This is also just more evidence that the PLA, in general, and the PLAN, specifically, have been working to expand their training and test forces to be better able to replicate various types of advanced enemy capabilities, including networked drone swarms and electronic warfare systems, which are very real threats now. A rail-based system and a modular barge that CASIC also displayed in model form alongside the catamaran drone carrier at Zhuhai last year, and that look to have similar training and test roles, have also turned out to be real capabilities now in PLA use.
All of this is hardly surprising given that is an arms race of sorts going on between the Chinese and the United States at present across various arenas, including the development of uncrewed systems, autonomous technology, and electronic warfare capabilities, among many others. The PLA, as a whole, is well aware of these threats given the strides that it has made in recent years in developing and fielding various systems that fall into these categories.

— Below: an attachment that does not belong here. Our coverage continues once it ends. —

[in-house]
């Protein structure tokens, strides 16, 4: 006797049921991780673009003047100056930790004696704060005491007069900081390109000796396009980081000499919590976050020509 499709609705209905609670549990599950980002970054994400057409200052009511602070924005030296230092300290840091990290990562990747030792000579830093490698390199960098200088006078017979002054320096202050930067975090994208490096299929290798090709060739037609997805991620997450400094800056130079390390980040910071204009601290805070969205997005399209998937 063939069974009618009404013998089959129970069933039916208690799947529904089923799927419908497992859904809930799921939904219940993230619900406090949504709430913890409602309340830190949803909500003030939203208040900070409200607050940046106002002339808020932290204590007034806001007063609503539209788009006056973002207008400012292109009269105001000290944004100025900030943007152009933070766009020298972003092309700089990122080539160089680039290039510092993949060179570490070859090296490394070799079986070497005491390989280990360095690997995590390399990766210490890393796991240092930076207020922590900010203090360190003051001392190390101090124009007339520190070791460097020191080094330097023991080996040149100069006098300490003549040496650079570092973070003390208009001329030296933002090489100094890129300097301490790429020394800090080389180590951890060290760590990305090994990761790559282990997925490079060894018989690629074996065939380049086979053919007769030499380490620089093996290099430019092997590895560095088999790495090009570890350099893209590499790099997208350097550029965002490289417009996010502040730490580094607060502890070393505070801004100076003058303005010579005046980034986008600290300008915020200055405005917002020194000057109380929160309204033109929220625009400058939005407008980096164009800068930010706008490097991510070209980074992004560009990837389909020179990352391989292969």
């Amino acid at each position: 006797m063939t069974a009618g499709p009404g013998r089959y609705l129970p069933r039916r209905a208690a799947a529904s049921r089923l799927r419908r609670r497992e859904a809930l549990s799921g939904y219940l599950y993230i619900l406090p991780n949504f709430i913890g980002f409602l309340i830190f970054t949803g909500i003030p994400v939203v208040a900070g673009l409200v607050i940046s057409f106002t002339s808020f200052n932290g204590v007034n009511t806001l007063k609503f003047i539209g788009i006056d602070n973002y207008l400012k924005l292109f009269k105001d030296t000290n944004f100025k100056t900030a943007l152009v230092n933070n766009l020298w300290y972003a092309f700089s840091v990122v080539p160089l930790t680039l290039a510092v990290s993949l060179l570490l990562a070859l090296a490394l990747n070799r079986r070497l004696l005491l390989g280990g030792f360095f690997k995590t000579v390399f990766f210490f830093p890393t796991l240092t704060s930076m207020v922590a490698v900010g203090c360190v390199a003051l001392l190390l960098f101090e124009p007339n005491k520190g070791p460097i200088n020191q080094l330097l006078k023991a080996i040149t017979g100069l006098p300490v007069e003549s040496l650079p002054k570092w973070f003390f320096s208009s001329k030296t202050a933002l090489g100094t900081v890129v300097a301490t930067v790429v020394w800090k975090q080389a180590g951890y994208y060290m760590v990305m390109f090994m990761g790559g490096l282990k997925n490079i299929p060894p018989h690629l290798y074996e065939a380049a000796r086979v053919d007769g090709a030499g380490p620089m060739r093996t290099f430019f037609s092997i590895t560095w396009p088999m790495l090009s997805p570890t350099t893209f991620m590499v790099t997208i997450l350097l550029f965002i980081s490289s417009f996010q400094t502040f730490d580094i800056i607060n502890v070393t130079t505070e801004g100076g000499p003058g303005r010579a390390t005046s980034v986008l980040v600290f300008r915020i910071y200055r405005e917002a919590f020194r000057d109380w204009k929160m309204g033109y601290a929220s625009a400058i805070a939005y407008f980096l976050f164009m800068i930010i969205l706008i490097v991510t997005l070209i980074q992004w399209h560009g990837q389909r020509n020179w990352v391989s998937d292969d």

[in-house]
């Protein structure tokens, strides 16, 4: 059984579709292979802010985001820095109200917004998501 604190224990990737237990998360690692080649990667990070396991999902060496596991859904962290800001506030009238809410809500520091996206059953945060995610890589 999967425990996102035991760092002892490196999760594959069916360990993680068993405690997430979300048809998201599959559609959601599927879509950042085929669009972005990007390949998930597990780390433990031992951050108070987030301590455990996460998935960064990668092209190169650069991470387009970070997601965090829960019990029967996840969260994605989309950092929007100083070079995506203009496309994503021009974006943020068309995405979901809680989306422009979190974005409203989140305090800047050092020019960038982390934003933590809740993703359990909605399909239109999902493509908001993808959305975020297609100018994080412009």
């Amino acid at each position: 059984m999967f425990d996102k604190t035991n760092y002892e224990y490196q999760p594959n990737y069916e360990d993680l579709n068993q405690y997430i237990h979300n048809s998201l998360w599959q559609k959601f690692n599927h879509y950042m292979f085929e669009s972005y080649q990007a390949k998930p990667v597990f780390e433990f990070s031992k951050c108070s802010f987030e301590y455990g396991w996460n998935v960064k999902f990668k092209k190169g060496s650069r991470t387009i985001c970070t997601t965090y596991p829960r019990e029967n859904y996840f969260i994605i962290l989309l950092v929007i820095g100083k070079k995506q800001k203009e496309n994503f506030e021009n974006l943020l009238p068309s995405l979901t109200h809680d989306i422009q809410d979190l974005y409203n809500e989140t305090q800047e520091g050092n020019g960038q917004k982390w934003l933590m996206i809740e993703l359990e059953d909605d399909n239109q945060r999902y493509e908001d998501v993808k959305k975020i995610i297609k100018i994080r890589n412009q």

As a prime example of all of this, U.S. military-sponsored wargaming, as well as simulations run by various organizations independently, has increasingly shown that networked swarms of drones with electronic warfare packages, among many other capabilities, and with high degrees of autonomy, could be game-changing in any future high-end conflict between American and Chinese forces over Taiwan. With this in mind, there is the possibility that the PLAN could employ the catamaran drone carrier, as well as the modular training barge, or additional similar maritime platforms, as actual operational assets, in a future conflict.
In addition, U.S. military officials have become increasingly outspoken about the threats that drones, including lower-end commercial types, pose to its forces abroad and at home, even outside of traditional conflicts. This very much applies in the context of maritime operations where the U.S. Navy has experienced a growing number of drone-related incidents, including instances of harassment of its warships by multiple uncrewed systems right off the coast of the United States.
If nothing else, it will be interesting to see what else might now emerge about this catamaran drone carrier and its work supporting the PLAN's training and test forces.